For some immigration lawyers and clients, another complicating and distressing factor about Trump’s win is the perceived loss of an ally on the federal level in areas that are already hostile toward undocumented workers. Sandigo’s office, for example, operates out of Maricopa County, Arizona, the fourth-most populous county in the United States and home to some of the country’s most vicious anti-immigrant messengers and controversial legislation. While the rhetorical flourishes of the president-elect were nothing new to him, the effect of the election changes the weight of the words. “It feels different when you hear the president-elect saying it,” he says. “Although we knew the state was going to be pretty bad, we had faith that the federal government or the 9th Circuit would intervene. Now that safety valve is gone.”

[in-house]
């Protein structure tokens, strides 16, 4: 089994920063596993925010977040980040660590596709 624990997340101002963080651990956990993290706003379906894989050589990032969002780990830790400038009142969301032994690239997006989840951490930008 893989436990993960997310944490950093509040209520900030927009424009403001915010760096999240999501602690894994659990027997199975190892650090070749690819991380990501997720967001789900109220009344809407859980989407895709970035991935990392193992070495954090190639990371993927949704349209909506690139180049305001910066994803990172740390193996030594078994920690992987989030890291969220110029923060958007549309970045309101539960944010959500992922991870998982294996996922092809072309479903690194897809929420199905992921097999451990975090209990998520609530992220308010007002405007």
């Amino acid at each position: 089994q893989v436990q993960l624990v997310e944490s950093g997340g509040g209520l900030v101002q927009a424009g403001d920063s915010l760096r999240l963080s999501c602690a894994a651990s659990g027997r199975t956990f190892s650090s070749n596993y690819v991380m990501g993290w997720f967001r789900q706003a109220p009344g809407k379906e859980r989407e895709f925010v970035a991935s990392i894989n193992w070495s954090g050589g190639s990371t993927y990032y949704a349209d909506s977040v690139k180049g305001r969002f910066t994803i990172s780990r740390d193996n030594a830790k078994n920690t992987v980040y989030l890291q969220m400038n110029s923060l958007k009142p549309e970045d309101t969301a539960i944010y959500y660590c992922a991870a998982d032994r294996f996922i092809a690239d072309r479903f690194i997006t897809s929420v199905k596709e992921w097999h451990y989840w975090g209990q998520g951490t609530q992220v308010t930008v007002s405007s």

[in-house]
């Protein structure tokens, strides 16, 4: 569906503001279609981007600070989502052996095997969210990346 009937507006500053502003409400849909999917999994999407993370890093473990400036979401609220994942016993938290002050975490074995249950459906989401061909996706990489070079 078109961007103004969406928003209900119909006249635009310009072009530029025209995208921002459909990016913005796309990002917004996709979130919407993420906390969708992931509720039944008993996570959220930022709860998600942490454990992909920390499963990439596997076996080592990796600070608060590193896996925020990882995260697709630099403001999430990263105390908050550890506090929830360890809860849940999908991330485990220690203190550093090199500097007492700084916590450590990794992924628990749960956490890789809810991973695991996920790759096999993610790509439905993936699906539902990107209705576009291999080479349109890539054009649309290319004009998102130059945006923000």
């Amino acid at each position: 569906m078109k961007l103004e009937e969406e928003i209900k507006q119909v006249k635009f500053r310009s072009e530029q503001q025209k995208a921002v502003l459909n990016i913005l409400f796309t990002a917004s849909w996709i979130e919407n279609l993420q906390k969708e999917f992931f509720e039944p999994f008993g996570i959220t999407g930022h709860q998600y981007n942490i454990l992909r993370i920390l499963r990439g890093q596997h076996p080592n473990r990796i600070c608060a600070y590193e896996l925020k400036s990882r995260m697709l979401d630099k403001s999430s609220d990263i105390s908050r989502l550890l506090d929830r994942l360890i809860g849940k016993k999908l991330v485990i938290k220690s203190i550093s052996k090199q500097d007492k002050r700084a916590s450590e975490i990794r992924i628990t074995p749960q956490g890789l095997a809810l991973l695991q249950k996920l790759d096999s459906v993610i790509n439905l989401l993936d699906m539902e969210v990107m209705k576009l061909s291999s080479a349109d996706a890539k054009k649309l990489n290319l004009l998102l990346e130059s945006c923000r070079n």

Once Trump proceeds with a course of action on immigration, strategic clarity is likely to return to the cause for immigrant advocates. “One of the things that a lot of us fear is that it's easier to deport people if you take away their rights to defend themselves,” Slovinksy says. “Nothing's going to happen here without incredible fights. It ain't gonna happen.” Until then, whatever sense of normalcy existed for those with undetermined statuses in the United States—along with those who advocate for them—has vanished.